The polarized reactions to George Zimmerman’s trial, the racially charged criticism of President Obama, the various perspectives on Paula Deen’s racial slurs  — all are public, sobering reminders that race divides us. Apparently, whites, blacks, and all shades in between feel mutually misunderstood, or in the words of Ralph Ellison, “invisible… simply because people refuse to see [them].”

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To get beyond this state of mutual misunderstanding, we need to legitimize empathy and compassion as catalysts of social change, independent of shared experience. They may be abstractions, but they have concrete power.

Check out this story about Viola Liuzzo, the only white woman protestor to die in the civil rights movement. She acted on the belief that civil rights were “everybody’s fight.” For years, the purity of her motives was questioned. The family was finally vindicated when last May, Liuzzo was awarded the Ford Freedom Humanitarian Award, an honor shared by none other than Nelson Mandela.

I have to believe that the prestige of this award, and the magnitude of Liuzzo’s courage, reflects her ability to translate empathy into action, boldly, despite her status as a privileged outsider. For those of us who are not Trayvon, we are still hit hard by his loss, and we can still be part of the solution.

[Photos: Picture called “L’empreinte Digitale Oubliée” from Twistiti’s Flickr Photostream, “Rain on Hand Prints” from jcoterhals’ photostream, “Bean in Black and White” from james_clear’s photostream, “Raised Hand” by feverblue’s photo stream]

Pro Dev, Seriously

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As the school year approaches, those of us in the teaching profession start pondering things like “motivation,” “engagement,” and other intangibles that either invigorate our classrooms with the best kind of energy, or swallow our best efforts.

Hence, August Professional Development!

I was recently required to watch a video on the use of humor in the classroom, including appropriate targets for humor, explicit reasons why humor is important, and suggestions for incorporating humor cues into your planning. This breakdown could easily sound a bit OCD, but I thought it was one of the better professional development topics I’ve encountered.

I remember last year I was reading a teacher’s blog. It made the astute, somewhat taboo assertion that yes, you should care about your students liking you. Obviously, set limits with your students, build a structured classroom environment, set a goal of mutual respect and not personal popularity. Whew. That sounds familiar.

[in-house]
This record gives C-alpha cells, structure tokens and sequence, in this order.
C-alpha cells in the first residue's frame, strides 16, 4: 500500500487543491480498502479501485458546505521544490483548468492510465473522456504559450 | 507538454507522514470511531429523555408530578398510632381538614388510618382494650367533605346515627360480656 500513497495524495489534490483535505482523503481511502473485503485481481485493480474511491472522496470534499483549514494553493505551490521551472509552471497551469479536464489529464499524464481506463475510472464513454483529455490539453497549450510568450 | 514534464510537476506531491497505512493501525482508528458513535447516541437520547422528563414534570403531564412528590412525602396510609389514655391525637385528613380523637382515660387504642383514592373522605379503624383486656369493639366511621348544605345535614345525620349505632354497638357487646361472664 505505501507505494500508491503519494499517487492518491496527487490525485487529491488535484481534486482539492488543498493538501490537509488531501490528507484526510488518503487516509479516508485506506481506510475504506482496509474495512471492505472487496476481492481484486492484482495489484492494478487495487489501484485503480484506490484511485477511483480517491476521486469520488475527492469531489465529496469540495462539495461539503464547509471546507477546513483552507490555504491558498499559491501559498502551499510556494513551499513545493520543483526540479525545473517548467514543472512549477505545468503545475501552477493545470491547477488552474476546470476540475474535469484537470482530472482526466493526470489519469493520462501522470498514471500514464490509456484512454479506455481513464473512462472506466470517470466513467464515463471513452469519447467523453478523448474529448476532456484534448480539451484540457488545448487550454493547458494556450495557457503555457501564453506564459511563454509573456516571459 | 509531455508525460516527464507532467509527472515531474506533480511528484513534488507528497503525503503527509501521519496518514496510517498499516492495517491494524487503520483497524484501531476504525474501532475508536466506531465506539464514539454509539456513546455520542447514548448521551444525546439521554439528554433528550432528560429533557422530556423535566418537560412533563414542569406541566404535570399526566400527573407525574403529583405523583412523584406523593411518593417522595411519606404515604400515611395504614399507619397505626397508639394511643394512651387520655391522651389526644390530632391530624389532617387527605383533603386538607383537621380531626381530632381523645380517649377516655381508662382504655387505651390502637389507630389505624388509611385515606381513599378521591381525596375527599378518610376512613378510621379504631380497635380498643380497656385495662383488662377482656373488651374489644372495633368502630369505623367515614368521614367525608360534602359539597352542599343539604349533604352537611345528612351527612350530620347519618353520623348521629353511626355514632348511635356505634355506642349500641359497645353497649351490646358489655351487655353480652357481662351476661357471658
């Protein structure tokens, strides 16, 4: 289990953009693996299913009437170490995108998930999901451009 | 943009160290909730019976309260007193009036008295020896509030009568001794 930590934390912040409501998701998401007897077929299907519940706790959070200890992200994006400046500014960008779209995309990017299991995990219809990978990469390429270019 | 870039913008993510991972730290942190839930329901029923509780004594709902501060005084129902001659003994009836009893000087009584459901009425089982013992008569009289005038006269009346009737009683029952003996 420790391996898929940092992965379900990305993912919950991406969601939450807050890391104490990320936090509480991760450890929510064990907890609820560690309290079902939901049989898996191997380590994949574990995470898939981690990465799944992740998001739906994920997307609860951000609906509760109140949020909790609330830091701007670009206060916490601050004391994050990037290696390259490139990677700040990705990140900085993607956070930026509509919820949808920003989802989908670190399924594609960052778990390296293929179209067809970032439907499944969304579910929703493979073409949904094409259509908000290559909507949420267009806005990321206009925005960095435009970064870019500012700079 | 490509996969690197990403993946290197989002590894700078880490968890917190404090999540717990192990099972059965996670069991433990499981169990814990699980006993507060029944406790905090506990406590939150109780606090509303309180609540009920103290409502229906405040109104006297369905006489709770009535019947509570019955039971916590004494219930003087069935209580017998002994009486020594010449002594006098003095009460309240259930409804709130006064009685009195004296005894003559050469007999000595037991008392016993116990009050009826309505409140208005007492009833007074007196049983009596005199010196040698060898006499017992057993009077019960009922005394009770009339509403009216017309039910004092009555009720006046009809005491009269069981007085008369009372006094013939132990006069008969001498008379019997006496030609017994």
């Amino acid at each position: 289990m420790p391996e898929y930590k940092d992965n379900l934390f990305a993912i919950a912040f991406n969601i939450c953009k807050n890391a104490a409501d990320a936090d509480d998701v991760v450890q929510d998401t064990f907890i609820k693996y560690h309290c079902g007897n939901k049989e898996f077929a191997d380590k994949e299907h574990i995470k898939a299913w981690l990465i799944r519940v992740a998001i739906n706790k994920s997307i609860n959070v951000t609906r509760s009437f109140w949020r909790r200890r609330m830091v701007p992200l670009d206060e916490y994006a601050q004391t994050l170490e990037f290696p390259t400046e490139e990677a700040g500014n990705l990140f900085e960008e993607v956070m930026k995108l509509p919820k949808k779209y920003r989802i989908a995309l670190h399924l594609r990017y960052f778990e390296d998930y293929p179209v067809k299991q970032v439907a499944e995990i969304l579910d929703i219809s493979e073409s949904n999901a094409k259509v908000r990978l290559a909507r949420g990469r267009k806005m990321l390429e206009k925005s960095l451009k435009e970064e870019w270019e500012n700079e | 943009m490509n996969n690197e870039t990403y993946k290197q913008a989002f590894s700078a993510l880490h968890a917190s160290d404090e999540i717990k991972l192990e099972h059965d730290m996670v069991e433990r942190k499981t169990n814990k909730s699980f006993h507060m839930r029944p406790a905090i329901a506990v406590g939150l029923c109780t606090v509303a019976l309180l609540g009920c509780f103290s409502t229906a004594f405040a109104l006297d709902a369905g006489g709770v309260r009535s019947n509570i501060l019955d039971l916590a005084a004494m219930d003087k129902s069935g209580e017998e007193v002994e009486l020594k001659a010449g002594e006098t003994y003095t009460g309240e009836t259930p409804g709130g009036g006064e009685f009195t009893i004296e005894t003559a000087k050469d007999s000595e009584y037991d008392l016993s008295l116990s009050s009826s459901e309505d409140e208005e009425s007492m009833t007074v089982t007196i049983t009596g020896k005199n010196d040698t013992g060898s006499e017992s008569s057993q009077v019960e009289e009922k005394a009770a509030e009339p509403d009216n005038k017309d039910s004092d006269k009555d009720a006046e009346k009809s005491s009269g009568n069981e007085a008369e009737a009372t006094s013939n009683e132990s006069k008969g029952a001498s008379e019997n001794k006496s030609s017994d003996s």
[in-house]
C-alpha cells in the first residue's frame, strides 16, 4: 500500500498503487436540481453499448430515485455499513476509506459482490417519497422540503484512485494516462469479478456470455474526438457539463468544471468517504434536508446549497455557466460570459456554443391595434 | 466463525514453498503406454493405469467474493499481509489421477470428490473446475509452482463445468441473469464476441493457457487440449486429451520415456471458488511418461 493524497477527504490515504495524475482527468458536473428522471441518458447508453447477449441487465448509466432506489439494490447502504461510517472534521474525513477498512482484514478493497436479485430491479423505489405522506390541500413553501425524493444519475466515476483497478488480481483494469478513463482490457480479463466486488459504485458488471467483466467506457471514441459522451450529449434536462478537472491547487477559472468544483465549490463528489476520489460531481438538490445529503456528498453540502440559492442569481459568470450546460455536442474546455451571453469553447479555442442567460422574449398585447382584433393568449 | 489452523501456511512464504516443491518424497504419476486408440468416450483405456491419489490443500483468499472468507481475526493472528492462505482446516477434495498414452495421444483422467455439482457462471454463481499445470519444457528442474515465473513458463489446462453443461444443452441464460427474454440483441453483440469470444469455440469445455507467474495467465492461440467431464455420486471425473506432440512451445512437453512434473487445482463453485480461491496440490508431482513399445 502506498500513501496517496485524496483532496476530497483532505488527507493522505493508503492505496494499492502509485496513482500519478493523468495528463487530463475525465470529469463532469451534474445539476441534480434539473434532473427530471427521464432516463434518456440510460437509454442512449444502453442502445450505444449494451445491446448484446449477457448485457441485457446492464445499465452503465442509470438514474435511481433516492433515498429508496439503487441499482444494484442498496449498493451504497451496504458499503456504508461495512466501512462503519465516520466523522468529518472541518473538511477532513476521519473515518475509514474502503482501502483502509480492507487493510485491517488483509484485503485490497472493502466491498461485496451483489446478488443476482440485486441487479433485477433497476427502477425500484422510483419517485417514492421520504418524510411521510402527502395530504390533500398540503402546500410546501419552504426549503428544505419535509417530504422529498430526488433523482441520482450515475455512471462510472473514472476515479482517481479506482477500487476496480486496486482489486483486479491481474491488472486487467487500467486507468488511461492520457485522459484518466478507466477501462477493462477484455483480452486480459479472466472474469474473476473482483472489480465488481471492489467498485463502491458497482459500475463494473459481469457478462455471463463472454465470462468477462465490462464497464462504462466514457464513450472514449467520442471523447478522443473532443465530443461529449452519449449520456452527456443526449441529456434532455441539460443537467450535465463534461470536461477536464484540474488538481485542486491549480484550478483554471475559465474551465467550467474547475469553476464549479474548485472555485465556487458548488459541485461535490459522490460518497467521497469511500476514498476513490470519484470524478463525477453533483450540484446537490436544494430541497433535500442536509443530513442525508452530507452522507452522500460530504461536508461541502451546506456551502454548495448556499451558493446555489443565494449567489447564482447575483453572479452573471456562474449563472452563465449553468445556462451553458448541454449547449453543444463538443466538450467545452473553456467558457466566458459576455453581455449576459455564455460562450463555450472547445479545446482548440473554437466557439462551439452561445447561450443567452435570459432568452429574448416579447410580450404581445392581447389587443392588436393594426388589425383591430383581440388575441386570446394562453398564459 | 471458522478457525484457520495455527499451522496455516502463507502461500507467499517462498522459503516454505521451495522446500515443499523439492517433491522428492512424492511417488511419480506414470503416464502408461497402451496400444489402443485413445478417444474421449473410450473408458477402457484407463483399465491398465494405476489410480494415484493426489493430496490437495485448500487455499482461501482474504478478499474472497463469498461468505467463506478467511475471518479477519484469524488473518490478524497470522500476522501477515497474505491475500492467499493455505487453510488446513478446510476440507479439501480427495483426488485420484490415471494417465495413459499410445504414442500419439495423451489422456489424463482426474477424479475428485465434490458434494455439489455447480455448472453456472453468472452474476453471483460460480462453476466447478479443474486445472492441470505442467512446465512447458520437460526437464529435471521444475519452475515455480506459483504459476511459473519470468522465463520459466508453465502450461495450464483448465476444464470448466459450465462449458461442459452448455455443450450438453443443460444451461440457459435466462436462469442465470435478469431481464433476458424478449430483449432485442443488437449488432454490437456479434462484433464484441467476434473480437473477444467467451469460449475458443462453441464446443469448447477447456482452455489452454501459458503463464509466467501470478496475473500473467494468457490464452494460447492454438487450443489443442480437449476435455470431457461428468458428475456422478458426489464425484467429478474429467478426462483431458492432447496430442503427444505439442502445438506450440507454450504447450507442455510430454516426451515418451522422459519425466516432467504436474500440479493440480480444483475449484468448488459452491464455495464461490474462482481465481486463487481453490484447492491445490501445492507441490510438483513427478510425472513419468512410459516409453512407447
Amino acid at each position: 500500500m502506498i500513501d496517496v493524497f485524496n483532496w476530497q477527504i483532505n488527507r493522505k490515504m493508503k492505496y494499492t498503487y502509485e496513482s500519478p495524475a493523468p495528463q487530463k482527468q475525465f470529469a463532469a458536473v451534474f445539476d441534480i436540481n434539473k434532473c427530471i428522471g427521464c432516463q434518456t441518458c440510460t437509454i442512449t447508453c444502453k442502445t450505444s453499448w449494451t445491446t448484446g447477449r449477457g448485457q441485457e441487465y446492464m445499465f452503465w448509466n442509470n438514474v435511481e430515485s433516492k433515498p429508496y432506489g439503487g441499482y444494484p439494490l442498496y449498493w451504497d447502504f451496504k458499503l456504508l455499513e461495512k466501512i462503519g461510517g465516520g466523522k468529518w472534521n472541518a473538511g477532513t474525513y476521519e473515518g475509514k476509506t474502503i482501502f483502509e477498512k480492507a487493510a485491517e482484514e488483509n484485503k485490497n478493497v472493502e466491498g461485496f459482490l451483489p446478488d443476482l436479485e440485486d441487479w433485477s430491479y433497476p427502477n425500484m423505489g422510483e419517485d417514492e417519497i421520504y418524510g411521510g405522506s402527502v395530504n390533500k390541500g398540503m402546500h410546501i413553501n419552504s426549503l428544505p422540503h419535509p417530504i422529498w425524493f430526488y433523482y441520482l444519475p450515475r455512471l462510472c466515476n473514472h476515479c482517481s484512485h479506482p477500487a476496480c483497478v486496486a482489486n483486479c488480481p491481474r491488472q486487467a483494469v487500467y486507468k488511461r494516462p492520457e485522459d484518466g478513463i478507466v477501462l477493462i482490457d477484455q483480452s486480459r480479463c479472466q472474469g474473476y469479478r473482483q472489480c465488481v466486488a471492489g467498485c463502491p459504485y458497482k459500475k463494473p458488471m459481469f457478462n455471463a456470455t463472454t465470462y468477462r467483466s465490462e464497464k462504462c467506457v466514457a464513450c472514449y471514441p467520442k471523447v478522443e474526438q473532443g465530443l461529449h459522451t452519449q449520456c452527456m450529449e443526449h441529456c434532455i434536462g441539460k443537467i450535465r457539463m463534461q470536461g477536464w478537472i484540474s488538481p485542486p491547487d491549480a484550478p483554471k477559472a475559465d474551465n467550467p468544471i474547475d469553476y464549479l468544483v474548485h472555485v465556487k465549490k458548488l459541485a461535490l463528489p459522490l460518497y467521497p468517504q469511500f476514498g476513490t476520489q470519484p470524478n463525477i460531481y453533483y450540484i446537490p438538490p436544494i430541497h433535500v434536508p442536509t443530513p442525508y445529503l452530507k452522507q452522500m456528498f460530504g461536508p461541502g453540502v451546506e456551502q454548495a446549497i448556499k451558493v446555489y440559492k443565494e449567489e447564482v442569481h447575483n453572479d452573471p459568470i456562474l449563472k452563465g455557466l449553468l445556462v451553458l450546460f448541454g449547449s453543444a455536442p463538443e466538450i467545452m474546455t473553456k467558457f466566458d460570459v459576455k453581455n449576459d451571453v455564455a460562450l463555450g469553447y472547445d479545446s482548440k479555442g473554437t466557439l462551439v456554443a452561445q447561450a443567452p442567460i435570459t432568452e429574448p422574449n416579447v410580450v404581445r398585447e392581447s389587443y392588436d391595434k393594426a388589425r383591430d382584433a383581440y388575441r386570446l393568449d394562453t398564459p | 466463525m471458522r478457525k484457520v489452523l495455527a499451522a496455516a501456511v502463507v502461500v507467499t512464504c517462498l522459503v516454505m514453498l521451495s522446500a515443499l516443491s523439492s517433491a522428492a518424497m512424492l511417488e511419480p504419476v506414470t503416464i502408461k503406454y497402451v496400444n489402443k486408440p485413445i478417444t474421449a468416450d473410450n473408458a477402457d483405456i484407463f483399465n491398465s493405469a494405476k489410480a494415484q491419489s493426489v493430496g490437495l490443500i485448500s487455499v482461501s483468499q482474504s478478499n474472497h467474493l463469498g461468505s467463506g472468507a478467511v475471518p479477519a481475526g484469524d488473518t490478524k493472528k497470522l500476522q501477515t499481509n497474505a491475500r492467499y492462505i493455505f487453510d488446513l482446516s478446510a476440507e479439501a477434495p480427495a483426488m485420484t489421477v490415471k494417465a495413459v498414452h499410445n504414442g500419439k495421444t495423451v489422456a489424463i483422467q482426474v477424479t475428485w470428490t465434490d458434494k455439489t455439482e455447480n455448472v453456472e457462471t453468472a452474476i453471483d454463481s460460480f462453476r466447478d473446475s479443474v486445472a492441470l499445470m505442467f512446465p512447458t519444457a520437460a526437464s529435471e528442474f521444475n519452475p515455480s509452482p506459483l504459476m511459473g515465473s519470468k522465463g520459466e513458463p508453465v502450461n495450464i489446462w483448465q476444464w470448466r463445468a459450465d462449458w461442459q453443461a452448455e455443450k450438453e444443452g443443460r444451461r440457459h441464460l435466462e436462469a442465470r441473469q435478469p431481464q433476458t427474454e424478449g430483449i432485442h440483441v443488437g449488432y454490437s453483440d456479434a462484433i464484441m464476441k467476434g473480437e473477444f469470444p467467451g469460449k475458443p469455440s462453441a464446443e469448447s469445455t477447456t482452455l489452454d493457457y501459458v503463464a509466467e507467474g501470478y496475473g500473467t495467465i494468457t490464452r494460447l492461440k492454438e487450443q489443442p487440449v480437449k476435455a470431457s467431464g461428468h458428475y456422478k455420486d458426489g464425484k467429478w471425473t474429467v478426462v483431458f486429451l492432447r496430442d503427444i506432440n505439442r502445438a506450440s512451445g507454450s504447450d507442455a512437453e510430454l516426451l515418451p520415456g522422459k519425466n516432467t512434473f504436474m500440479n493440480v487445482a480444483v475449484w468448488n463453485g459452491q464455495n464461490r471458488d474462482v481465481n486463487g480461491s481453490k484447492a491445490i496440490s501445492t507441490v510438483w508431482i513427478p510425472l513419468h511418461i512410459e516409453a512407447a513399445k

That said, teaching (and learning) are both benefited when students like the teacher. The importance of like-ability is widely accepted when it comes to landing a job or interviewing at a college, so why dance around the issue between teachers and students? What is the best route to like-ability? As demonstrated by Cosmo Brown in Singin’ in the Rain, “Make ‘em laugh…”

To me, the really smart aspect of the humor PD was the suggestion of scripting humor into your lessons, alongside transitions and pacing and other planned elements. This seemingly uptight approach to humor is perfect for the teachers who are more to the point, so to speak, who could most benefit from using humor to lighten the mood. Planned humor may be excessive, but it acknowledges the relationship building skills at the heart of teaching, and the fact that everyone can build these relationships in their own way.

It also acknowledges the importance of being yourself in a position of authority. So much of high school teaching boils down to effectively asserting your authority and respecting students’ sense of independence. One of the best pieces of “professional development” anyone gave me was this quote by Nelson Mandela:

“There is nothing enlightened about shrinking so that other people won’t feel insecure around you. We were born to make manifest the glory within us. It is not just some. It is in everyone. And as we let our own light shine we consciously give other people permission to do the same.”

Humor is one, small way to give students permission to “let their light shine” by consciously doing it yourself. To be fair, certain instances of unbridled “self-expression” are not so enlightened — for example, doing a standing split against the door frame and farting in the middle of class, or sitting out a dance class, eating a tub of icing in the corner. These are horrible examples of “letting your light shine,” but I had to end with them. They make me laugh out loud.

[Photo is from Charlottes Photo Gallery on flickr]